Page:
Friday, March 19, 2021

Personal Liability of Corporate Officers for Black Lung Benefits Affirmed Even as Veil of Insurer Not Pierced


Personal Liability of Corporate Officers for Black Lung Benefits
 Affirmed Even as Veil of Insurer Not Pierced

      In a March, 2021, decision from the U.S. District Court for the Eastern District of Kentucky, the court addressed the personal liability of corporate officers for black lung benefits. With respect to the mine operator, it was held that the officers of the mining company are personally liable thereon. In contrast, its insurer, which had not paid on the policy, would not be pierced to hold the officers of the insurer personally liable upon the claim. Templeton v. Apollo Fuels, Inc., No. 6:19-CV-71-REW, 2021 WL 920982 (E.D. Ky. March 10, 2021).

      Templeton had been granted an award of black lung benefits, including a lump sum for past benefits owed and attorneys’ fees. Neither Debra Lynn Coal, Inc. (“DLC”) nor Apollo Fuels, Inc. (“AFI”) satisfied the claim (AFI was the insurer), and this case arose.

      Applying the Black Lung Benefits Act (the “BLBA”), notwithstanding having purchased insurance thereon, the court noted that the obligation to make payments under the BLBA is on the operator, and the acquisition of insurance thereon does not absolve it of that ultimate responsibility. From there, the BLBA, its § 933(d)(1), “assesses personal liability on certain corporate officers if the employer required to secure benefits fails to do so.” quoting Donovan v. McKee, 669F. Supp. 138, 139 (S.D. W. Va. 1987), aff’d, 845 F.2d 70 (4th Cir. 1988). This liability extends to the president, the secretary and the treasurer of the operator. Based upon that authority, the court granted the plaintiff’s motion to hold each of the president and the secretary/treasurer of DLC liable for the benefits due and owing.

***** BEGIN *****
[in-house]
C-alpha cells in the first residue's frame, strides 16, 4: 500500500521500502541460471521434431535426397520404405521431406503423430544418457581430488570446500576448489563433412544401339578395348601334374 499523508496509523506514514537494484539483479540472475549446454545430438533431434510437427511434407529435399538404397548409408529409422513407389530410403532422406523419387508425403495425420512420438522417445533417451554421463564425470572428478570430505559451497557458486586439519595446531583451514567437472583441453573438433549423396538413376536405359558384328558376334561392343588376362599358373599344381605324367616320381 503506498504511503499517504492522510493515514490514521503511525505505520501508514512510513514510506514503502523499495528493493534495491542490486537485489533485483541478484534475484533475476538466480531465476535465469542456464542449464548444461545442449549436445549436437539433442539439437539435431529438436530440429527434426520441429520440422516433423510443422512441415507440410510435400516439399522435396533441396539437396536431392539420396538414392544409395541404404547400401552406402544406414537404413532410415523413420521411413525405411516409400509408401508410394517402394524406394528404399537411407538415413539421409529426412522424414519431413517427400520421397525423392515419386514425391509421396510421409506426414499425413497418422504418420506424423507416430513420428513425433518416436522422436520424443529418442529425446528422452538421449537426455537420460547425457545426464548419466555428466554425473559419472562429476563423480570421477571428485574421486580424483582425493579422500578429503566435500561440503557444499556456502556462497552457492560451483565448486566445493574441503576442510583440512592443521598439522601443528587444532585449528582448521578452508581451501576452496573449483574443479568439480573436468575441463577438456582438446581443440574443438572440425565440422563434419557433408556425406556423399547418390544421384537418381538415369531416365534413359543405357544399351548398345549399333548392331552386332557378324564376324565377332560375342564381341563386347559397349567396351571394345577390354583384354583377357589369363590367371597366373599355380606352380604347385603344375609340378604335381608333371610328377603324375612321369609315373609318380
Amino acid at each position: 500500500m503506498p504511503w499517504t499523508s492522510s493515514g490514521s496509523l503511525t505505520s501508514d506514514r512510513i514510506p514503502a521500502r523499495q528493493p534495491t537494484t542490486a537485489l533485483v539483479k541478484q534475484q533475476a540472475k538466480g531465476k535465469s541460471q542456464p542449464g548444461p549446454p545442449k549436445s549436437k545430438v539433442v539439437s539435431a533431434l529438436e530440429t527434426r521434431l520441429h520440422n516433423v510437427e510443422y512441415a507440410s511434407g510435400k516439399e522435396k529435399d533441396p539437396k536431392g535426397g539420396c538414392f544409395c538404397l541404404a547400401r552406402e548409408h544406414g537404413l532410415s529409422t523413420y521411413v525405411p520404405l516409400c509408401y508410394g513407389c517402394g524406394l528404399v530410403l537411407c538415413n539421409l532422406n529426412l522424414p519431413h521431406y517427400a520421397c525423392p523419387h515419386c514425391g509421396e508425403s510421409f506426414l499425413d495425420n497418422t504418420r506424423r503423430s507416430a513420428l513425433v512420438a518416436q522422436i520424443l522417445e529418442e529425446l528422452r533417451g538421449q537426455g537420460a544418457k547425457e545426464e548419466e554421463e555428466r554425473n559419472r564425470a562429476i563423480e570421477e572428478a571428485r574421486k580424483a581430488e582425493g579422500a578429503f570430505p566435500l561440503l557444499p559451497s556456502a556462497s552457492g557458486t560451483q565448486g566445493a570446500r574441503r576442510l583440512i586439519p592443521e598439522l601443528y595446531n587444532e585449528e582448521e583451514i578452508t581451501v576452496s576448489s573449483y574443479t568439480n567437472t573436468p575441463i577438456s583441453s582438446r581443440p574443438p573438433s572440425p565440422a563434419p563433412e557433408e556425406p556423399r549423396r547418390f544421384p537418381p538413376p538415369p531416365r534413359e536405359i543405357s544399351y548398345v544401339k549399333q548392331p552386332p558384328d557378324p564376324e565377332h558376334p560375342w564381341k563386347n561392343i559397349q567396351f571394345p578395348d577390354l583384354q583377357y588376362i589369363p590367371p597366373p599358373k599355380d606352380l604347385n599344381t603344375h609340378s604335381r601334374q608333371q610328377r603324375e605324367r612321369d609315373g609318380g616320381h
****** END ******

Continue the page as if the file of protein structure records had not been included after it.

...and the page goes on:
Conversely, the court would not hold the president of AFI, the insurer, personally liable on the amounts due and owing. While § 933(d)(1) may have impose liability upon the operator’s officers, there existed no statutory equivalent with respect to an insurer. The court as well observed “A court should be reluctant to pierce the corporate veil absent a clear directive.”

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